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Consolidation continues to shrink scholarly communication market

In a global sense, the world of scholarly communication is small, and this year has seen more consolidations and mergers of some of the big players, potentially making it even smaller. 

Most recently, research analytics company Clarivate has purchased content and library technology provider ProQuest. 

This acquisition had been opposed by the Scholarly Publishing and Academic Resources Coalition (SPARC) who had filed a detailed antitrust brief outlining concerns about the merger in the US Federal Trade Commission. 

SPARC’s Heather Joseph said the outcome is “deeply disappointing” and that the merger “pushes this market to the brink of a monopoly and tilts control of the research ecosystem further toward the largest commercial players, and away from the best interests of the research community.”

She said the move will give libraries fewer options and higher prices.

Meanwhile, publishing giant Wiley has acquired Knowledge Unlatched (KU) an Open Access publisher with a focus on sustainable business models.  

In announcing the sale, KU’s Managing Director Sven Fund said he believed he was doing the right thing for the future of the company and that Wiley shares KU’s commitment to making open access “simple and easy for everyone.”

“My conversations with the Wiley team have been based around the values that are at KU’s core and that I never want to see compromised. Interoperability, openness and bibliodiversity have always been at the core of our activities, as has the entrepreneurial spirit and quest for sustainability in a field that is largely dominated by state-sponsored initiatives that do not have to earn the money they spend.”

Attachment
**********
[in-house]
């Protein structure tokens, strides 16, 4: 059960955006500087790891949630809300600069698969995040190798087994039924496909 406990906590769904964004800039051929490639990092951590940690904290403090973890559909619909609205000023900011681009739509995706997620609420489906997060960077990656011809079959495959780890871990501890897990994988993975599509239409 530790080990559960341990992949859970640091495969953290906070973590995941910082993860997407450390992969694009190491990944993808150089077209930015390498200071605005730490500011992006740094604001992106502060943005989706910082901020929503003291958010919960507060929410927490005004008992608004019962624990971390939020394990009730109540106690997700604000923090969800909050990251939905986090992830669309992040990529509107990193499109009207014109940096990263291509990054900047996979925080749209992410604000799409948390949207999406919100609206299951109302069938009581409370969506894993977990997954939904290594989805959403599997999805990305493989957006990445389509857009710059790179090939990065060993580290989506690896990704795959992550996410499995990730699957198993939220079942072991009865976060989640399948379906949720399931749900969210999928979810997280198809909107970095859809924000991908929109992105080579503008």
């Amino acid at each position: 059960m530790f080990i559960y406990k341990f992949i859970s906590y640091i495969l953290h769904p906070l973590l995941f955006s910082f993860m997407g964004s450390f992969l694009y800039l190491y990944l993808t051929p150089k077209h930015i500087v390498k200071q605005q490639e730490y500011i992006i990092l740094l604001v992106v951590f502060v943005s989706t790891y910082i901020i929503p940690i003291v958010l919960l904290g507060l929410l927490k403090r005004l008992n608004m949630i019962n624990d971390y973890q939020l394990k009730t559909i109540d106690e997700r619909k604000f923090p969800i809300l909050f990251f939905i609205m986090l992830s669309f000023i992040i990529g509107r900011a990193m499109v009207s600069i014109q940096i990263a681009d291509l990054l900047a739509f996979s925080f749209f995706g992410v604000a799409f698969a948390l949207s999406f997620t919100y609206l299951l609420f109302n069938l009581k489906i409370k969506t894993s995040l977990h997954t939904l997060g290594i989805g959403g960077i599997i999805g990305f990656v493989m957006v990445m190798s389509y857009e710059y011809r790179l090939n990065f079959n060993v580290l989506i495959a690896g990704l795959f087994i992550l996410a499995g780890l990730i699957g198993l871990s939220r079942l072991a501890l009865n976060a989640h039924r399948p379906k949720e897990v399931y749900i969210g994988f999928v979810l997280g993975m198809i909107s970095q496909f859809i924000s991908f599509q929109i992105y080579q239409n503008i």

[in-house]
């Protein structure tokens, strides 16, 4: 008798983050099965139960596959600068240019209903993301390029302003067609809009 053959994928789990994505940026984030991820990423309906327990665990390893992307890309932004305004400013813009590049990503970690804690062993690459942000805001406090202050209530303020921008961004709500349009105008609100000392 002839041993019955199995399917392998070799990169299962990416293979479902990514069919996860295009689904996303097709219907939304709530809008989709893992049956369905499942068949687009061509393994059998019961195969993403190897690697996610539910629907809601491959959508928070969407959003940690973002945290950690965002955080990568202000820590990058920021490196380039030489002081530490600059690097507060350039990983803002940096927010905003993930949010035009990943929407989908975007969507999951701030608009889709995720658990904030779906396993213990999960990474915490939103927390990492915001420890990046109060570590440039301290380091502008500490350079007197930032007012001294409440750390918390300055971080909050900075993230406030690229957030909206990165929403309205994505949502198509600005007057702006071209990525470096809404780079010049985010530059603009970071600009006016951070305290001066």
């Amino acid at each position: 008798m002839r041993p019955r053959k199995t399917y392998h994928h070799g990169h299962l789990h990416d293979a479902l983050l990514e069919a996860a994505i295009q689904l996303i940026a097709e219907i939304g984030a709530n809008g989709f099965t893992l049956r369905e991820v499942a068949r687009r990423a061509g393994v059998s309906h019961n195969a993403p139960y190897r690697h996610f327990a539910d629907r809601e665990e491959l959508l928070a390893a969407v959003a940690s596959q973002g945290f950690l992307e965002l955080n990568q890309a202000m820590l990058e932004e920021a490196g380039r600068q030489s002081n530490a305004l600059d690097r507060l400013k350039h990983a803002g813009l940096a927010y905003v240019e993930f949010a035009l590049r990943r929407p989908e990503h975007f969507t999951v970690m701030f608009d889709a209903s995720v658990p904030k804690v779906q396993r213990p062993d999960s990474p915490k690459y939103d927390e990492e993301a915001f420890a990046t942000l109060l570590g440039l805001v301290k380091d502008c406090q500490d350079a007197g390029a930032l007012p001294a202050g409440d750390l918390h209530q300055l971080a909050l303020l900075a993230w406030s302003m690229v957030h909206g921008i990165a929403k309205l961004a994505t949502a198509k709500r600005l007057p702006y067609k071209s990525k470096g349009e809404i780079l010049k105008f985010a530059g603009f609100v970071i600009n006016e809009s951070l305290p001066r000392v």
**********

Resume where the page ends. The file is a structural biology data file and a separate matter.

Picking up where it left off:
For its first four years of operation KU was a UK-based not for profit, but much of it was bought out in 2016 and until the purchase was operating as a limited liability company. 

Such mergers and sales illustrate how the lack of ongoing financial support for essential knowledge infrastructure such as repositories and for innovation in scholarly communication has made the move to open science so challenging. Sadly, they may well be inevitable outcome of an industry that as currently configured is unable to respond to 21st century challenges. The work of Invest in Open Infrastructure  – an initiative dedicated to improving funding and resourcing for open technologies and systems supporting research and scholarship – is becoming increasingly important.

With fewer and fewer scholarly communication organisations, come fewer and fewer options.

Photo by Ussama Azam on Unsplash